Figure 3: The lack of IC50 (nM) correlation between the aequorin and fluorescent calcium flux data on the possible hit identified

Figure 3: The lack of IC50 (nM) correlation between the aequorin and fluorescent calcium flux data on the possible hit identified

Data analysis

To calculate the percentage of activity, the ratio of maximal signal over background was normalised using control wells with vehicle and the natural agonist. The ratio is determined prior to addition of the trigger for agonist mode and after the injection of the trigger for antagonist mode.

Effective or inhibitory concentration resulting in 50% efficacy or inhibition (EC50 or IC50) was calculated for the serial dilutions using algorithm and equations in a laboratory information management system (LIMS). %PIN was calculated as follows: (100/(average of the positive controls raw – average of the negative controls raw))*(average of the positive controls raw – RAW data of a well). The curve fitting was established as follows: Y=Bottom + ((Top-Bottom)/(1+10^((LogEC50-logX)*HillSlope))).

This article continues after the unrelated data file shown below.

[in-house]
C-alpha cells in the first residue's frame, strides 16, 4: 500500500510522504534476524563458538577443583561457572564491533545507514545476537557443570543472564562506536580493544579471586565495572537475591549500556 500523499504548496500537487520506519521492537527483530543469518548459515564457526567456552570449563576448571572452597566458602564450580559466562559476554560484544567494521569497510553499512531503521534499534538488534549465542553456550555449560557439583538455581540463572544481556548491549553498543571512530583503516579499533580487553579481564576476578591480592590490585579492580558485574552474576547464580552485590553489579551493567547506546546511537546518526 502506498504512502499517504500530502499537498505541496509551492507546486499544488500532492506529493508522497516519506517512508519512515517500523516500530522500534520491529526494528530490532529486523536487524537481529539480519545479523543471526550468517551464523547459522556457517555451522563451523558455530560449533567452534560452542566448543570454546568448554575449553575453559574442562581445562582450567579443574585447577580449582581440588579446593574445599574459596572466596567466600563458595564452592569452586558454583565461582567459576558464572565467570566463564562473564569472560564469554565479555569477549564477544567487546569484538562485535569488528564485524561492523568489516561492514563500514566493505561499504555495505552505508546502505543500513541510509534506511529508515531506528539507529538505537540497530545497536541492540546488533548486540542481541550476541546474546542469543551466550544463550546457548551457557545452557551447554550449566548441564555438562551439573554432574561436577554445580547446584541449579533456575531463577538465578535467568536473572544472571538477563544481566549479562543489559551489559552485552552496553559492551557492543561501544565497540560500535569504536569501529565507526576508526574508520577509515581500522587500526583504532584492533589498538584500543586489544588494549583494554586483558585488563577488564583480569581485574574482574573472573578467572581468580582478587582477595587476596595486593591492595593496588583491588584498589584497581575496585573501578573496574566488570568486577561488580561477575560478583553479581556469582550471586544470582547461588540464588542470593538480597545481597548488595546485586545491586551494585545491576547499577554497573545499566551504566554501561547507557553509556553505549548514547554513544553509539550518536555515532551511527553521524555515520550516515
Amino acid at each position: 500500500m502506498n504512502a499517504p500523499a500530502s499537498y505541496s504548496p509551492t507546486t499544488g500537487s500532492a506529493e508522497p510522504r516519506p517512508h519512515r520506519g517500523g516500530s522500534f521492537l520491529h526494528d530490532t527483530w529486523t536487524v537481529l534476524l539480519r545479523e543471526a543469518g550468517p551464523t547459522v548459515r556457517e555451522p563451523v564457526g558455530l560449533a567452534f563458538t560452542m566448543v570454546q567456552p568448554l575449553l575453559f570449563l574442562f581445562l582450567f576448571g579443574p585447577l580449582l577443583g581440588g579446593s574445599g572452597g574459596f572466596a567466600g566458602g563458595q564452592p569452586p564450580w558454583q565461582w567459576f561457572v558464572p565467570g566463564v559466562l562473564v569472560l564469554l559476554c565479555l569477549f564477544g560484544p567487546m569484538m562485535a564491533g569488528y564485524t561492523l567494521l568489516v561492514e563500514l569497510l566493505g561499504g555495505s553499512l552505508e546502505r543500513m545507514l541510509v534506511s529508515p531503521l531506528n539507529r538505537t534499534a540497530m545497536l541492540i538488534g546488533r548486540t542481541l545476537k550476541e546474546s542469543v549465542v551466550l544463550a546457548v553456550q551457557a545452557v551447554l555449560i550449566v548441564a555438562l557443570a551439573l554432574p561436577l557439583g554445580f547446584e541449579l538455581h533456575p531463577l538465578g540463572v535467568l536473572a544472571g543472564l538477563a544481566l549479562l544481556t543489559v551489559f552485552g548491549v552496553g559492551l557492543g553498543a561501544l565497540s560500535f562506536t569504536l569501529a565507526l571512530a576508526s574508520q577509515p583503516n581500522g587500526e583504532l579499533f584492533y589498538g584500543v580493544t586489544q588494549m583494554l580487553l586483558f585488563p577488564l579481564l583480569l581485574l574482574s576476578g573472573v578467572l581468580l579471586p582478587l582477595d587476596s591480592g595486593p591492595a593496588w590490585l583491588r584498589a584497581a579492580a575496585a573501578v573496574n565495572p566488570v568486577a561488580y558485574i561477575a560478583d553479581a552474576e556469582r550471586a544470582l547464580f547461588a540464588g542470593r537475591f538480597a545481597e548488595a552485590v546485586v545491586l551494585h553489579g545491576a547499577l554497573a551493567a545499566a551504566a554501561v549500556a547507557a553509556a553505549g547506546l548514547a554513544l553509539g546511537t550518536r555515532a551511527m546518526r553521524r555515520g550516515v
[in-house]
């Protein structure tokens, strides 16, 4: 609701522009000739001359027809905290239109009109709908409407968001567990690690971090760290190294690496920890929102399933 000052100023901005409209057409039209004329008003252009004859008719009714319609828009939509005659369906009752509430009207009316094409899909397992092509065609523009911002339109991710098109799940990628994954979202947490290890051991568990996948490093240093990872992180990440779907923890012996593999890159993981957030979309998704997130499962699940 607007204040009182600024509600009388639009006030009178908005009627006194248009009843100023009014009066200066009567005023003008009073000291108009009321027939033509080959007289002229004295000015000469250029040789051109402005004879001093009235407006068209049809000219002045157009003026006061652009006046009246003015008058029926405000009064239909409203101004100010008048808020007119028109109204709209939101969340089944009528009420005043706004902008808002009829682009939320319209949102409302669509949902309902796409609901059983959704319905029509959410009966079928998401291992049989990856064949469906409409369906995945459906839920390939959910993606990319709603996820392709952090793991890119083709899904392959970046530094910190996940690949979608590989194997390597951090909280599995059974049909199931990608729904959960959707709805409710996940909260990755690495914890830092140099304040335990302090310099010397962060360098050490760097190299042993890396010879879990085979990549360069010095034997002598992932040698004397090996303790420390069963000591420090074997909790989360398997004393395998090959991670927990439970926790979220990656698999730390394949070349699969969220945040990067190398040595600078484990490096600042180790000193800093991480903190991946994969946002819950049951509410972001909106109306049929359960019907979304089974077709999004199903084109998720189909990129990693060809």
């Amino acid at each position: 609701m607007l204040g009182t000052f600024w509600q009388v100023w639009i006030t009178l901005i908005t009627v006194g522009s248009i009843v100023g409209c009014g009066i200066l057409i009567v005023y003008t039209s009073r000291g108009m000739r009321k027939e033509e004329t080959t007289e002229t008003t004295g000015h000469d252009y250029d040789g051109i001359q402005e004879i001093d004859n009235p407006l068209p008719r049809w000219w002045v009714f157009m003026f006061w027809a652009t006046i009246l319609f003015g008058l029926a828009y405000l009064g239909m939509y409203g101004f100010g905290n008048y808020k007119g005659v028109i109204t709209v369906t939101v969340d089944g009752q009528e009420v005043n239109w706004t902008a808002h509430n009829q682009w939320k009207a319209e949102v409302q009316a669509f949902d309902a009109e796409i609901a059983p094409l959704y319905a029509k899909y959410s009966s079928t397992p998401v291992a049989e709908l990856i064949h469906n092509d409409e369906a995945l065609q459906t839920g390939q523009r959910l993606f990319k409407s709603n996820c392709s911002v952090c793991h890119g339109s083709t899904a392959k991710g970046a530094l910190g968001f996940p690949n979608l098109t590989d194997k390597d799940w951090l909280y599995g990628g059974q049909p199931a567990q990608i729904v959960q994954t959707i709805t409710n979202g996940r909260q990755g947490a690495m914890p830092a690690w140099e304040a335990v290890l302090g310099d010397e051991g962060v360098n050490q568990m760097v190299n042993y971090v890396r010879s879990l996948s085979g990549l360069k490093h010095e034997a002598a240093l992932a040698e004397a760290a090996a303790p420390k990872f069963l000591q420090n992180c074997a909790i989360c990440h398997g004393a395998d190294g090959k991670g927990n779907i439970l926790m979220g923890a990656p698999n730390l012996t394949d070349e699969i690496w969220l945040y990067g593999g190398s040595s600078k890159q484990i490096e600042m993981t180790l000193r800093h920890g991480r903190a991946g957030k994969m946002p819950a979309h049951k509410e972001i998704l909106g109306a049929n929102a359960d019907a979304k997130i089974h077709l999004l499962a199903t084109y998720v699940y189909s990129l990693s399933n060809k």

An HTS campaign of 66,000 chemical molecules was run with the aim of identifying antagonist chemical molecules against GPCR-1. For this screen the aequorin technology was used with a CHO cell-line stably overexpressing the receptor of interest (GPCR-1). From these 66,000 chemical molecules, a cut-off of activity of 25% was used for the agonist activity. None of the molecules activated the GPCR above this cut-off. 820 molecules showed antagonist activity at 10μM, inhibiting the intracellular calcium release by more than 50%.